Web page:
The University of St Andrews

Research@StAndrews:FullText >
Biology (School of) >
Biology >
Biology Theses >

Please use this identifier to cite or link to this item:
This item has been viewed 22 times in the last year. View Statistics

Files in This Item:

File Description SizeFormat
MarizulaAraujoGranjaeBarrosPhDThesis.pdf46.29 MBAdobe PDFView/Open
Title: Studies on the pollination biology and breeding systems of some genera with sympatric species in the Brazilian cerrados
Authors: Barros, Mariluza Araujo Granja e.
Supervisors: Gibbs, P. E.
Issue Date: 1990
Abstract: Flowering phenology, floral strategies pollinator activity and breeding system were investigated in 14 species of the cerrado vegetation in Braeflia (DF), from April 1985 to April 1986 in Tabebuia caraiba (Mart.) Bur., T. ochracea (Cham.) Standl.; Erythroxylum campestre St. Hil., E. suberosum St. Hil., E. tortuosum Mart.; Diplueodon crulsianue Pohl., D. oblongus Pohl., D. ramosissimus Pohl., D. roomarinifolius St. Hil., D. villosus Pohl.; Kielneyera abdita Saddi, K. coriacea Mart., K. speciosa St. Hil. and K. variabilis Mart. The species occur sympatrically, often only a few meters apart, and conspecifics frequently occur in clumps. The majority of the species flowered during the dry season (May to August) except D. oblongue, D. villosue and K. speciosa which flowered during the wet season (December to March). Most of them flowered for several months except Tabebuia (one month). The most frequent flowering pattern was the "Cornucopian"' type, except for D. crulsianue and D. Villosus which were "Steady-State" types. Most congeners flowered synchronously, except K. speciosa which showed displacement. Flowers of all species are pollen donors (Tabebuia and Erythroxylum also have nectar rewards), but each genus presents specific floral strategies; Tabebuia, Massflowering, Erythroxylum, distyly and cauliflory, Diplueodon, enantiostyly and Kielmeyera, andromonoecy. Flowers were visited by a large spectrum of bees (38spp. ) and Erythroxylum were also visited by wasps (16 app. ). However, each genus had particular pollen vectors. Tabebuia; Centris and Bombus; Erythroxylum: wasps; Diplueodon; Apia and Trigona; and Kielmeyera; Xylocopa, despite the fact that other bees occur all year round. Controlled pollination experiments (self-, intraspecific-, interspecific crosses, tests for apomixis and from untreated bagged flowers), revealed that all species have a high outcrossing level and are selfincompatible. Only E. campeatre (shrub), D. crulsianus and D. villosus (hemixyles), showed some self-compatibility. Fluorescence microscopy indicated that pollen tubes from selfing and from interspecific cross pollinations were blocked in the ovary, suggesting that the selfincompatibility barrier operates late. Only in Erythroxylum the blockage occurred in the stigma (Thrum flowers) or in the style (Pin flowers). Fruit-set number from hand-pollinations and from natural pollination were low, but the former frequently yielded a higher number of fruits than the latter. Low fruit-set was associated with lack of resources allocated by the maternal parent for fruit maturation. In addition, it seemed that, in all species, many flowers were programmed to be pollen donors only, since they dropped without any sign of ovary enlargement even if they were hand-pollinated or were frequently visited by pollinators.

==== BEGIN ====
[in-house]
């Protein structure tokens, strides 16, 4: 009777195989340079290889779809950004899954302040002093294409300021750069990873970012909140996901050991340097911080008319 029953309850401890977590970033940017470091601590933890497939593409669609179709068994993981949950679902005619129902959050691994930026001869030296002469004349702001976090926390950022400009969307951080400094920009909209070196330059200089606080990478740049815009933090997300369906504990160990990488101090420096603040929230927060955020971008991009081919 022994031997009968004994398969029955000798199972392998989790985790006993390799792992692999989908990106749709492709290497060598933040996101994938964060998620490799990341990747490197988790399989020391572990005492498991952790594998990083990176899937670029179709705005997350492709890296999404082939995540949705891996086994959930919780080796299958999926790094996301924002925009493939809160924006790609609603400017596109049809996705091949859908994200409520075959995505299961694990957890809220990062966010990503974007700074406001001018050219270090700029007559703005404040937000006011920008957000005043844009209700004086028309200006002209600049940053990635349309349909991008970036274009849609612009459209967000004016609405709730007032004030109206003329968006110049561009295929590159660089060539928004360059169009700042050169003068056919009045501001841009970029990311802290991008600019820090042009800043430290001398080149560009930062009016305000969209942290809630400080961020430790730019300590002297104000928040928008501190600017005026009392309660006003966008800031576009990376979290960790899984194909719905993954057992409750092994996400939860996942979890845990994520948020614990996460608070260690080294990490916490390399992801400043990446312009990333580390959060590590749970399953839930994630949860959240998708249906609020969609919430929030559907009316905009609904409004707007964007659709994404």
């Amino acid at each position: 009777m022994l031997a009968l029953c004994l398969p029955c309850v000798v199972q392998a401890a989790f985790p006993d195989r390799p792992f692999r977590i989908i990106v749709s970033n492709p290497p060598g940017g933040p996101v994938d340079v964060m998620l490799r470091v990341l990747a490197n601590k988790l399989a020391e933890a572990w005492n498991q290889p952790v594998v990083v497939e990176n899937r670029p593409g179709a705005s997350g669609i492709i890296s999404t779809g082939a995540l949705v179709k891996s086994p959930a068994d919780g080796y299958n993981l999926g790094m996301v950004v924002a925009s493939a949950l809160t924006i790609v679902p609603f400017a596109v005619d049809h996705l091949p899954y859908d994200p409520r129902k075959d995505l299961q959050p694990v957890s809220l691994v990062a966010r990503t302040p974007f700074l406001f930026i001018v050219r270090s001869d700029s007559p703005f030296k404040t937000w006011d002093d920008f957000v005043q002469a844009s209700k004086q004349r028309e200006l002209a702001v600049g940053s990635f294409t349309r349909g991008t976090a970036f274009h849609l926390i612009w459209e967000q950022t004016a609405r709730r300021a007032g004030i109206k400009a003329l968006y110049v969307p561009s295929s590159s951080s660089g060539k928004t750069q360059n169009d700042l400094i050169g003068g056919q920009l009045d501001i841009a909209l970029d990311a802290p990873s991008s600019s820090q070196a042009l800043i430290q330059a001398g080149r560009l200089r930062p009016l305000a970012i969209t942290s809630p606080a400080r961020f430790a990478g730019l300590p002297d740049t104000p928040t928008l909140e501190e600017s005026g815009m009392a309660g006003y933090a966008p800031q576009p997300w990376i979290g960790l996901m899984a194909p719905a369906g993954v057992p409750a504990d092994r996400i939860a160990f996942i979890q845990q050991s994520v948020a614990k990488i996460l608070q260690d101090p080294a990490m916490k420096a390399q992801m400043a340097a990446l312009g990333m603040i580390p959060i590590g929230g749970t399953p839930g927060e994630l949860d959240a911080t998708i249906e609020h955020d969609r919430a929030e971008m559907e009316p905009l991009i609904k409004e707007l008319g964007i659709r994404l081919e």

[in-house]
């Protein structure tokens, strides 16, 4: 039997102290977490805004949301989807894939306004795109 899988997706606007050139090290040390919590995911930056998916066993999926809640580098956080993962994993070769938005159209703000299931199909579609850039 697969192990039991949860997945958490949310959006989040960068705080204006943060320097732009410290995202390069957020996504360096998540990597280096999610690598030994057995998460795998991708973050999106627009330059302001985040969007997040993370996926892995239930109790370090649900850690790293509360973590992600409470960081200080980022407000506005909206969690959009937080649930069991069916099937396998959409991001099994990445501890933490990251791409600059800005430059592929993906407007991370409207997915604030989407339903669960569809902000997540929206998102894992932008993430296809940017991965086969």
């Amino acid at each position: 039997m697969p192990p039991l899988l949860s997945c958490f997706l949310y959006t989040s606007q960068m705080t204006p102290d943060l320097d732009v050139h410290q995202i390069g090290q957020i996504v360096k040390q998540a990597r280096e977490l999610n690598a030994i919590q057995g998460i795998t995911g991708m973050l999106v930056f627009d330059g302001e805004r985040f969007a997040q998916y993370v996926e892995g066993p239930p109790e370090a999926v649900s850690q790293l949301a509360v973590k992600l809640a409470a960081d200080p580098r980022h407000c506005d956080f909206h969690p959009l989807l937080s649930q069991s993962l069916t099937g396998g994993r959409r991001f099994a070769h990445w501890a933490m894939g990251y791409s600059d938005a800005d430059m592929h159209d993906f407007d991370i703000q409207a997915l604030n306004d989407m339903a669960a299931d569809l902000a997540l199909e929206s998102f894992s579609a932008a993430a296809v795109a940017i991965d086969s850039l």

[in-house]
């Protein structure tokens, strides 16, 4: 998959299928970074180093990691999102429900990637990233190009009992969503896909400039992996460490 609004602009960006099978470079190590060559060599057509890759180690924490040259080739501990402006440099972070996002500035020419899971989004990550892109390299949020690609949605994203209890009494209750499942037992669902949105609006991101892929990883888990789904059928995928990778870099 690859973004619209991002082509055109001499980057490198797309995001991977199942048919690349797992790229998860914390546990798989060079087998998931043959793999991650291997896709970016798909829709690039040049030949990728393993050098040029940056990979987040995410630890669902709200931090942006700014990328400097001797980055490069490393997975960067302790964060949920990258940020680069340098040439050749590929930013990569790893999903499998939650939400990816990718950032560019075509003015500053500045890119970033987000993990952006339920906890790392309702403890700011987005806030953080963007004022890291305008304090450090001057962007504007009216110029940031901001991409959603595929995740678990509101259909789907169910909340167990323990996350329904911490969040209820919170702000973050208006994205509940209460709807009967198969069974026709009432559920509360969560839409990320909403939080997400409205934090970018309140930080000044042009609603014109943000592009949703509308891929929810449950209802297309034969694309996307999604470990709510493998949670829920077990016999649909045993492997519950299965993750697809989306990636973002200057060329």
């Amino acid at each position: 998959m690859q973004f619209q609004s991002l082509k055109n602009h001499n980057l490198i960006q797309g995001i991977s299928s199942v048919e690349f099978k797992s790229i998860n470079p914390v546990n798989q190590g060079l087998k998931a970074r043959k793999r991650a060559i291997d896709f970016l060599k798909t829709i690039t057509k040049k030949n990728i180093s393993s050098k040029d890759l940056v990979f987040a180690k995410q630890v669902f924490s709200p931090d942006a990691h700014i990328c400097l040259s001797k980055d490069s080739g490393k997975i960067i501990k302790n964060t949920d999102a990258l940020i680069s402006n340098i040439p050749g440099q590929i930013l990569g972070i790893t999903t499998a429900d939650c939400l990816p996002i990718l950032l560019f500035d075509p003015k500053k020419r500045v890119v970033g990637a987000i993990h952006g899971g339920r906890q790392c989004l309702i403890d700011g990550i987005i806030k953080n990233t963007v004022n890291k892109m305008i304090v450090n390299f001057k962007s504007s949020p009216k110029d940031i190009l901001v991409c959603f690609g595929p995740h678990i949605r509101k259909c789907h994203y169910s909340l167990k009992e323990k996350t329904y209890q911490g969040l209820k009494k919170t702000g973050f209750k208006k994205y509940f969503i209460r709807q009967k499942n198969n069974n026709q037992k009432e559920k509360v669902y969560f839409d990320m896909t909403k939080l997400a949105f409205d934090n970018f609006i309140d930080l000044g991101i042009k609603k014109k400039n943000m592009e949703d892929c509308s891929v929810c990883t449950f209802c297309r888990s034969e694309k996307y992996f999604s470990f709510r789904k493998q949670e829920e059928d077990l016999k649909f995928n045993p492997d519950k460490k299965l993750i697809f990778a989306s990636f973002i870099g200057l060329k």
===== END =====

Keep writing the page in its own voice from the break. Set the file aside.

Other Identifiers:
Type: Thesis
Publisher: University of St Andrews
Appears in Collections:Biology Theses

This item is protected by original copyright

Items in DSpace are protected by copyright, with all rights reserved, unless otherwise indicated.


DSpace Software Copyright © 2002-2012  Duraspace - Feedback
For help contact: | Copyright for this page belongs to St Andrews University Library | Terms and Conditions (Cookies)